Marco Ferrarese, who made his debut as novelist at this year’s Singapore Writers Festival with Nazi Goreng (Monsoon Books), is a former international punk rock guitarist, and now a freelance travel and culture writer based in South East Asia.
According to his publishers, Nazi Goreng is an intense Malaysian coming-of-age novel that stands alongside the works of Irvine Welsh and Chuck Palahniuk.
Nazi Goreng is fast-paced, entertaining and a fascinating insight into the vernacular of the streets of Malaysia. It is “purely fictional, albeit based on real events that occurred in Malaysia in the past few years,” says Ferrarese. “I wanted to make people reflect about their condition, their racist views, and the shit stains at the crack of their own asses. I couldn’t just keep it all inside of me any longer.”
Kitaab interviewed the author a little while before the book launch.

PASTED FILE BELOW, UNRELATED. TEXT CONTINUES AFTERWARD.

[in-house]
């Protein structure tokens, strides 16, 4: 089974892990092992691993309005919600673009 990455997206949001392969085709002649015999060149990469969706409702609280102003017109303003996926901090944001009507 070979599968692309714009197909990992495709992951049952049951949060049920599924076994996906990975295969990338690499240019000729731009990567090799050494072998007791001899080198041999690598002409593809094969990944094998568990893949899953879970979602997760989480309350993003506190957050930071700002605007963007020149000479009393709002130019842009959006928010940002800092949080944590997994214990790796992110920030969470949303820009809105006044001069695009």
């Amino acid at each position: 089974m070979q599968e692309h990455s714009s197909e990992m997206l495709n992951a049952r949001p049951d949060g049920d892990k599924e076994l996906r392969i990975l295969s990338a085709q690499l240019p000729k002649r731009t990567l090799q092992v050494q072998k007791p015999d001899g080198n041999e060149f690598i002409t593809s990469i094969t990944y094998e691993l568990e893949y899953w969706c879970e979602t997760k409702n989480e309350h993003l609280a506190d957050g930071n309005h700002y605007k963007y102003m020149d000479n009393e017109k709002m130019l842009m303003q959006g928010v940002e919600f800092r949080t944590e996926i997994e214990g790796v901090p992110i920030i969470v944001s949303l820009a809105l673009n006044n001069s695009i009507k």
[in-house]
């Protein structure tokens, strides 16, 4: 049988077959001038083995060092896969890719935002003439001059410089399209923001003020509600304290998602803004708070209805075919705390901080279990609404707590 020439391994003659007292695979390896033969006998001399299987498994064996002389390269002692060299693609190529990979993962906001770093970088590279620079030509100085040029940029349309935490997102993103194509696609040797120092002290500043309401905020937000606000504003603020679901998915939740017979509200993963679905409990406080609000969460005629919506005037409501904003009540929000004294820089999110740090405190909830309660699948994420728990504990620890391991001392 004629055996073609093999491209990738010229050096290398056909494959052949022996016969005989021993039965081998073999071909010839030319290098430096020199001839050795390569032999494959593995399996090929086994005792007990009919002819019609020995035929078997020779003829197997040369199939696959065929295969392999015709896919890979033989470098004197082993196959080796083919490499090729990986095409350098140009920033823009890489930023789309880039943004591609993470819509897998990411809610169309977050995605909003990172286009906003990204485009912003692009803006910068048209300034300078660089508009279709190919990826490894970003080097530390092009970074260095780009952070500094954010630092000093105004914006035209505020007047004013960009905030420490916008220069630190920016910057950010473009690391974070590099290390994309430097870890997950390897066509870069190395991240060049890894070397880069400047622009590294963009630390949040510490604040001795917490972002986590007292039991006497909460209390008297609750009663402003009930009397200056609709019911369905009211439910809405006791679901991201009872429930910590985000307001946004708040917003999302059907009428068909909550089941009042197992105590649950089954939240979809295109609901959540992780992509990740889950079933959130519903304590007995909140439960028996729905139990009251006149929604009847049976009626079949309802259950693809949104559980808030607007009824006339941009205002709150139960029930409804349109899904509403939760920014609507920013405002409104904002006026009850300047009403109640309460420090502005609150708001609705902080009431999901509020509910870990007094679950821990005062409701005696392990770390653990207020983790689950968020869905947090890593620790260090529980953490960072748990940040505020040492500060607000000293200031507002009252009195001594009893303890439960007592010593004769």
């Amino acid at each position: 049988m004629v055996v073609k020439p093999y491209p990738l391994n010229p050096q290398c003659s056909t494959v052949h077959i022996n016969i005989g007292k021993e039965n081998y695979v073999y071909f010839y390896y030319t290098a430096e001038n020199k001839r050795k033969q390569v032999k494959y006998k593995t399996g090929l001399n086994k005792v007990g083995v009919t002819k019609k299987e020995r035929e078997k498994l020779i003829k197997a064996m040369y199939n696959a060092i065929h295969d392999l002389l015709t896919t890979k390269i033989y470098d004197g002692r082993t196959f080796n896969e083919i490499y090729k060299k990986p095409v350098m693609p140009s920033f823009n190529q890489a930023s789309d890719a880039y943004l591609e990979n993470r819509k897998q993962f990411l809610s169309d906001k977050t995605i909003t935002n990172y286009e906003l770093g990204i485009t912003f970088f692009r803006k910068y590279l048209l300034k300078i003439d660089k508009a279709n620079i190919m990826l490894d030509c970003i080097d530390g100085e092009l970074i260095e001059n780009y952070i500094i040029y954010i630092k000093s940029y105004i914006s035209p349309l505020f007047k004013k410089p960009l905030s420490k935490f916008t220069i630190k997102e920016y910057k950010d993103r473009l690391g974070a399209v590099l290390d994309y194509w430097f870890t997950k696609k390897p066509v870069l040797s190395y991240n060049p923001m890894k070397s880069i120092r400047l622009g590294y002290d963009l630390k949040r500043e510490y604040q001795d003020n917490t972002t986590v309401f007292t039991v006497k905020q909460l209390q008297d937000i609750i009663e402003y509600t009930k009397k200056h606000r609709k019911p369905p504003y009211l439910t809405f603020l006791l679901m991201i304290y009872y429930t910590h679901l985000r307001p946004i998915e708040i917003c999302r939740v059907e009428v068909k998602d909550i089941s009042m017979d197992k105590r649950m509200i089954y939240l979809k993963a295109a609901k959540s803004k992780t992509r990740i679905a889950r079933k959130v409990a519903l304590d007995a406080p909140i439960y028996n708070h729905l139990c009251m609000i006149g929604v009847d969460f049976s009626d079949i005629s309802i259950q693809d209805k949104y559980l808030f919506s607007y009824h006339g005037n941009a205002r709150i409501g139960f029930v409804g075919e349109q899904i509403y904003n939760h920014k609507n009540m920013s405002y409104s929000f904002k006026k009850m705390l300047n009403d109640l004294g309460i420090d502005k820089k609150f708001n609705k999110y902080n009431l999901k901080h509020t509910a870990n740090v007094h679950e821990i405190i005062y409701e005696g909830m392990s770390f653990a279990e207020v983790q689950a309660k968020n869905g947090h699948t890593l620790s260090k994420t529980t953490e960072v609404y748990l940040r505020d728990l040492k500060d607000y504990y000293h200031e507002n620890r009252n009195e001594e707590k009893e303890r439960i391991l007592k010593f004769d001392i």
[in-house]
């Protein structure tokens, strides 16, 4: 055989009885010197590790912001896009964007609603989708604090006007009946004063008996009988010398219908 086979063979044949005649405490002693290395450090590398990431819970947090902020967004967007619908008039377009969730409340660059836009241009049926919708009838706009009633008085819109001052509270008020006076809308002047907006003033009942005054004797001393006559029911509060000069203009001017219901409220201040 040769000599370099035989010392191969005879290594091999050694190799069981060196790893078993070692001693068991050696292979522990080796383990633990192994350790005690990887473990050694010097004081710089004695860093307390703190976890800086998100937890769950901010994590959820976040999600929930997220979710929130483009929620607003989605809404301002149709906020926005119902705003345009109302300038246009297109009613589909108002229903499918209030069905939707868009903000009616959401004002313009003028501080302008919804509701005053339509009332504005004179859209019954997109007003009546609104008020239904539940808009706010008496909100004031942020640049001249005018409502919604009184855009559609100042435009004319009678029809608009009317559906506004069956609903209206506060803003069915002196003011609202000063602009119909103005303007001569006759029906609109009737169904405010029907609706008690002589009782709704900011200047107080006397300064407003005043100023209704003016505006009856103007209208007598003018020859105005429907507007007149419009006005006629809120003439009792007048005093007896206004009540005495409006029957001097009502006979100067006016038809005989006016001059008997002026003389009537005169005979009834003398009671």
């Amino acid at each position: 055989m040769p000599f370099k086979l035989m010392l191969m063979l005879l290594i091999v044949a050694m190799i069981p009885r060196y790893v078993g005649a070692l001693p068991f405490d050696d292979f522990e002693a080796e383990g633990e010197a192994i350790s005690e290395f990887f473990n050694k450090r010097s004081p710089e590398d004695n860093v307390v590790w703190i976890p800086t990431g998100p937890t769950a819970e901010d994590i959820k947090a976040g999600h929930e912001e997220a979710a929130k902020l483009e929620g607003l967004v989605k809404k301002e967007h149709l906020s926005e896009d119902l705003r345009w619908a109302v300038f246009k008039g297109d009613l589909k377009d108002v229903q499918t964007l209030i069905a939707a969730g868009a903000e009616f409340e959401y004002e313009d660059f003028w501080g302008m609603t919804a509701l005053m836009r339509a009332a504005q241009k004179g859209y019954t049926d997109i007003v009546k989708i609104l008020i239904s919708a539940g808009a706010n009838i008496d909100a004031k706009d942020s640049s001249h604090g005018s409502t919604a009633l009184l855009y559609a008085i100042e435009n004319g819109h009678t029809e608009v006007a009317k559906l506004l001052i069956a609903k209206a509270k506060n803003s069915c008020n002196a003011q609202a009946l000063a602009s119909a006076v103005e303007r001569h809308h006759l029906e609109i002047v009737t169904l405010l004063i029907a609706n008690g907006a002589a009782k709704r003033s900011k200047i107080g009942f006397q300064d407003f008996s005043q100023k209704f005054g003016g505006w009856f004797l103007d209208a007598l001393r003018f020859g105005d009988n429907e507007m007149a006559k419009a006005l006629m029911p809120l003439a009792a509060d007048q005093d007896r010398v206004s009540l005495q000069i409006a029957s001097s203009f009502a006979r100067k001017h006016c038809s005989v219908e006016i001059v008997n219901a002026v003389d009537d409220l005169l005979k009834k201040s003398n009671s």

From a rock guitarist to a travel writer and now a novelist based in Malaysia. How did that journey happen for you? Did you always want to be a novelist?
Well, it’s been a long journey that requires a long explanation: I started reading fantasy and horror fiction when I was pretty young. Lovecraft, Howard, King, Barker, Dick, Asimov etc. I was lucky as my mother believed books were important tools for education, although she didn’t approve my penchant for the supernatural and the horror. Yes, I knew I would have written fantastic books: my first attempts at writing are prehistory. I believe that a couple notebooks filled with my terribly undulating 10 years old handwriting still lay somewhere at my parents’ house in Italy. A pointless supernatural story, set in the USA, trying to clone Stephen King.